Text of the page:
(i) inspection of records;

(ii) search for records; or

(iii) any certification pursuant to this Part.

            (2) Unless otherwise prescribed by statute, copies of records shall be provided:

(i) at a fee in the amount prescribed by Section 87 of the Freedom of Information Act; or

(ii) upon payment of the actual cost of reproduction, if the record or personal information cannot be photocopied.

            (3) The actual cost of reproduction shall be based upon the average unit cost for copying a record, excluding fixed costs of the agency, such as operator salaries and overhead.

(l) Severability. If any provision of this section or the application thereof to any person or circumstances is adjudged invalid by a court of competent jurisdiction, such judgment shall not affect or impair the validity of the other provisions of this section or the application thereof to other persons and circumstances.

 

466.7   Public access to records.

  (a) Public index. Pursuant to section 87.3 of the Freedom of Information Law, the division shall maintain and make available to the public an index of records. A copy of said index may be obtained from any office of the division during regular office hours.

  (b) Request for records. Any person may request to inspect and copy any record in the division's custody which is required to be made available. Such request shall be in writing and sent to the division by mail, facsimile or electronic mail. A form is available on the division's website, www.dhr.state.ny.us.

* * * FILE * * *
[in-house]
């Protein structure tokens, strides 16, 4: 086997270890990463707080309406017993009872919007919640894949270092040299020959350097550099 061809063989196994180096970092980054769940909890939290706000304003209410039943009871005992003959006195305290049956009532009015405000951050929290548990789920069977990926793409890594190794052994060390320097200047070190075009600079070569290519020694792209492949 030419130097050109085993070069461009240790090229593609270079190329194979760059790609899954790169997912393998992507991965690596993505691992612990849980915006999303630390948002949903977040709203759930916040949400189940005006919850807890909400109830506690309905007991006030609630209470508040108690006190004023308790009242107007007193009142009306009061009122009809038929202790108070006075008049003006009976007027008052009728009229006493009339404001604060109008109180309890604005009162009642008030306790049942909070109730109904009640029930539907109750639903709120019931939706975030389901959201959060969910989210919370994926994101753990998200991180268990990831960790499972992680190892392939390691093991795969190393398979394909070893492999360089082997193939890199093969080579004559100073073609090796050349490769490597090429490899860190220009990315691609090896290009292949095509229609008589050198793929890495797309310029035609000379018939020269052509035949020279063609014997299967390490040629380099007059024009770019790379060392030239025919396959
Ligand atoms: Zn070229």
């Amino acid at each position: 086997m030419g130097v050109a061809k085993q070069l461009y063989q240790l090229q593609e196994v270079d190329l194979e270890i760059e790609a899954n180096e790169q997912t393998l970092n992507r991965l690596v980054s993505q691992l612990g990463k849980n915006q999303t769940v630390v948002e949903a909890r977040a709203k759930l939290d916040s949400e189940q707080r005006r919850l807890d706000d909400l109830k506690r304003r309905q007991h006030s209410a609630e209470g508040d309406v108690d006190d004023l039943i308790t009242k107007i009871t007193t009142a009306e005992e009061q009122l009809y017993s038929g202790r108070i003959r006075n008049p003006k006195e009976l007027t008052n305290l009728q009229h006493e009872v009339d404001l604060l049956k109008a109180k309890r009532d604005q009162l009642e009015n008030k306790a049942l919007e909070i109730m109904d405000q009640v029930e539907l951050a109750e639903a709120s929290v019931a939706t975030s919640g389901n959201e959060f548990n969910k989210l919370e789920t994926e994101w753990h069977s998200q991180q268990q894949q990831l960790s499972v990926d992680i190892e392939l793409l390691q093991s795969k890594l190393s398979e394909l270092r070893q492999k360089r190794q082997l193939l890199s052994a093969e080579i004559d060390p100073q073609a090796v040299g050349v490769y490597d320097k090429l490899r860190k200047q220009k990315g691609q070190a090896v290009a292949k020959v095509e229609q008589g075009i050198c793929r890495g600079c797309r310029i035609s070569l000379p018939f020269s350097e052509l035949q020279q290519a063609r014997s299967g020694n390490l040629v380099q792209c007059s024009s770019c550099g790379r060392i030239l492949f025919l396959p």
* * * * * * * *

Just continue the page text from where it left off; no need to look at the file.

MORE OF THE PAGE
(c) Inspection of records. Whenever feasible, records are to be made available for inspection at the division office where the request therefor was made. If the requested record is not located at such office, the request form shall be forwarded to the central office, which shall arrange for inspection. Inspection shall be permitted during regular office hours.

  (d) Fees.

(1) Unless otherwise prescribed by statute, there shall be no fee charged for:

(i) inspection of records;

(ii) search for records; or

(iii) any certification pursuant to this Part.

(2) Unless otherwise prescribed by statute, copies of records shall be provided:

(i) at a fee in the amount prescribed by Section 87 of the Freedom of Information Act; or

(ii) upon payment of the actual cost of reproduction, if the record or personal information cannot be photocopied.

(3) The actual cost of reproduction shall be based upon the average unit cost for copying a record, excluding fixed costs of the agency, such as operator salaries and overhead.

(4) If a copy of the transcript of a public hearing is requested, the division shall refer the applicant to the reporting service.